Lateral canals can be so tough, from an endo perspective, so I want to talk today about why my root canal of choice is a GentleWave root canal… especially for these tricky cases!
Root canal failure can come in many shapes. I think lateral canals are one of the most underestimated—or at least the most forgotten—of the ways that a root canal can go south. But why?
When it comes to problematic teeth, we need to think outside of the box. Sure, you may want to jump on the easy excuse, saying that it must have been a crack or a missed canal… but what if it was a lateral canal?
You’re not alone. Even I forget about this little guy all the time, and it often stumps me in my diagnosis.
So let’s talk about this devious root canal complication. I want to walk you through one of my cases that demonstrates exactly how tricky they can be. And what you can do about it!
Let’s start with the preoperative radiographs.
Investigating the Case
Get a good look at the image above. When I first examined the radiographs, I felt like tooth #3 should have been the problem. #2 looked like it was in good shape on the radiograph, but this patient had pain to percussion on #2, which made me scratch my head a little. That said, I diagnosed her with Previously Treated Tooth and Symptomatic Apical Periodontitis #2.
Time to get a crystal-clear picture of what’s going on with my CBCT.
Hmm. Even after the CBCT, I still felt like the culprit tooth should have been tooth #3. This axial slice shows me that all the canals appear to have been found and obturated in tooth #2, but there was a potential for a missed MB2 in tooth #3. How troublesome. I was really surprised when I saw that it was #2 that was bothering her, and she was very localized to the percussion test on tooth #2.
So I looked deeper into the CBCT, and here’s what I found:
I found this furcation breakdown and…I didn’t know what it meant. Not at first. Was it a sign of a crack? Was the root canal just recontaminated? Or was there a separate periodontal issue superimposed onto this root canal? I was stumped!
Luckily, the patient was highly motivated to save her tooth (I don’t blame her). She BEGGED me to retreat the tooth, and since sometimes we just don’t know until we try, I moved forward with the operation.
Sneaky Lateral Canals
My root canal doesn’t look much different from the pre-op except for one minor difference. Can you spot it?
One of the lateral canals is radiating from the MB root that leads right into that furcal breakdown.
Now, I need to give a little disclaimer. As I said before, I re-treated this tooth with the GentleWave root canal technology, and I don’t think that I would have been able to pick up that anatomy any other way. Dead serious. And it’s crazy that something so small could have such a dramatic impact on the comfort of the patient, but it really can.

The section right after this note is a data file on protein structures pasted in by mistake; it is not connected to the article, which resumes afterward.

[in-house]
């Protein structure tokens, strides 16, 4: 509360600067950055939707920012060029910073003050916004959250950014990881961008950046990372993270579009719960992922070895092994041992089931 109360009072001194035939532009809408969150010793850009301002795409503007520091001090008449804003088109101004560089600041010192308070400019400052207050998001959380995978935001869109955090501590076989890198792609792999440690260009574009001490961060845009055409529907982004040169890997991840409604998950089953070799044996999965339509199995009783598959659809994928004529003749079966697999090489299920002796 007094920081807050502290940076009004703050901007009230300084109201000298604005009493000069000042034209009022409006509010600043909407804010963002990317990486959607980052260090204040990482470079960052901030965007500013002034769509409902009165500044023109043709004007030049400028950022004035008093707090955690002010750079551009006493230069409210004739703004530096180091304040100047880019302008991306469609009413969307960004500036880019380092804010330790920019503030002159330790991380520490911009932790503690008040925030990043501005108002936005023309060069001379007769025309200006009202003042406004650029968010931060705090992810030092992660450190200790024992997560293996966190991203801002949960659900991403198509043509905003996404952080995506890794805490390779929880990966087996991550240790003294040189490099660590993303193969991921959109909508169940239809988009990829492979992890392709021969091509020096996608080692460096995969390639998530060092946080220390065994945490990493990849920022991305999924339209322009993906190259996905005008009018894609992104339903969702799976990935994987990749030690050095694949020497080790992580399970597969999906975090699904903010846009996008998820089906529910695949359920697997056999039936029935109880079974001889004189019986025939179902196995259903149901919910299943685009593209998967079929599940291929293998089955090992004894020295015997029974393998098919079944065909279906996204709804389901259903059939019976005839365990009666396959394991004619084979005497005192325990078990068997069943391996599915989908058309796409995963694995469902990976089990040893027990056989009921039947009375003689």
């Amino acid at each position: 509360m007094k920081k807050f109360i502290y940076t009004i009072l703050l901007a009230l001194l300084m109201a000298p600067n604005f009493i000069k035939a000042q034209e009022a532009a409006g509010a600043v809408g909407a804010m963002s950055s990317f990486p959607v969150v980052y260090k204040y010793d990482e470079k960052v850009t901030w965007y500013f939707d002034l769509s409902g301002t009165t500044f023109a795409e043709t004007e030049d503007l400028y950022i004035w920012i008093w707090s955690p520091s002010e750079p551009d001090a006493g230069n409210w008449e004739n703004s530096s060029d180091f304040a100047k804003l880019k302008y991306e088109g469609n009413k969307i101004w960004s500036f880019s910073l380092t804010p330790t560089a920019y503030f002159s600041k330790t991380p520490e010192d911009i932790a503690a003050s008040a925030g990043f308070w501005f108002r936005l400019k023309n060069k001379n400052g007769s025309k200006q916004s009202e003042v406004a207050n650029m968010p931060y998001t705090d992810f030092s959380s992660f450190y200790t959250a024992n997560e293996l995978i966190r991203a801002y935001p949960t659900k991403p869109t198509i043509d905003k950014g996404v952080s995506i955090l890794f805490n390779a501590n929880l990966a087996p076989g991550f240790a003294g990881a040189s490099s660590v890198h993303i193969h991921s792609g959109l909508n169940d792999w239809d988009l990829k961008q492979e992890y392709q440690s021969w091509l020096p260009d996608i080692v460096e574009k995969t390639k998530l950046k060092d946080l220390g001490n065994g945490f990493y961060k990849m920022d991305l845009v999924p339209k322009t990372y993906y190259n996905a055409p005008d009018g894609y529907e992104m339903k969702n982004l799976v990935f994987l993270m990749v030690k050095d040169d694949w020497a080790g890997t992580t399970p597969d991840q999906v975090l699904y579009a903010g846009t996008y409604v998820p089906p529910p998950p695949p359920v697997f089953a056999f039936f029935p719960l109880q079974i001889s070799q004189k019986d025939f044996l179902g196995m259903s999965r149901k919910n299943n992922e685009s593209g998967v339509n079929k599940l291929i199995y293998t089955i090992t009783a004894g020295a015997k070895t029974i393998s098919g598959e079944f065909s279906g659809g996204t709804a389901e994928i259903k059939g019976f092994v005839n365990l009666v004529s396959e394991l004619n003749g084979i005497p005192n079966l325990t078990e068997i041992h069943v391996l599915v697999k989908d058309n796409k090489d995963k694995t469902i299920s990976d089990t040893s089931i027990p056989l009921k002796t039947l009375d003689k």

Say it with me: I won’t underestimate lateral canals! Even the tiny ones going into the furcation can make a tooth appear “cracked” and cause our patients misery.
Let’s jump over to another case. This patient had no pain, but clearly had a problem.
Take a look and you can see the tooth has been previously treated, but there is some furcation breakdown. Once again, the root canal looks fabulous!!
You can see from the bitewing that the tooth was not in occlusion, so the idea of a crack was just not in my differential diagnosis.
Again I had to think outside the box. What else could be wrong?
When I took the CBCT, all I could see was this…
It’s a periapical lesion that went into the furcation. Ugh. This can be a very typical endodontic lesion, but I know that this would scare most dentists. This appearance of a PARL is normal to me, but I always want to know “why?” (and I absolutely hate it when it’s not obvious).
I let the patient know that I could try to retreat it, but that I couldn’t promise anything. Luckily, I once again had a motivated patient who wanted to try to save his tooth no matter what, so we moved forward with the retreat.
I can’t help but emphasize how unextraordinary this appears. The root canal doesn’t look any different than the pre-op besides that little lateral canal, but it was probably the cause of the canal failure!
My point with this blog is that we need to look at all the options with our diagnosis and consider that even the most minor lateral canals could be the cause of a failing tooth. Don’t be so quick to extract! Instead, re-treat to try and save a natural tooth. Your patients will thank you.
A Handy Tool for Accessing Lateral Canals (and more)
Due to what I learned in the first case, I was quick to lean on the GentleWave root canal technology to parse out these lateral canals. Not all endodontists have embraced this tech, and I’ll be honest, it took me time to get used to it, but it has absolutely earned a place in my heart.
The difference it has made is in the comfort of my patients and the little (but really-important) things I find as I obturate. You can read more on my GentleWave recommendations here.
I know one thing for sure—it’s irrigating better than my syringe. I don’t think that I could have made access into this lateral canal with the conventional root canal methods.
Remember: Not all “bad” teeth are cracked! Modern-day root canals have come a long way, thanks to new endo technology like GentleWave… so use it to improve your outcomes and make your patients happier!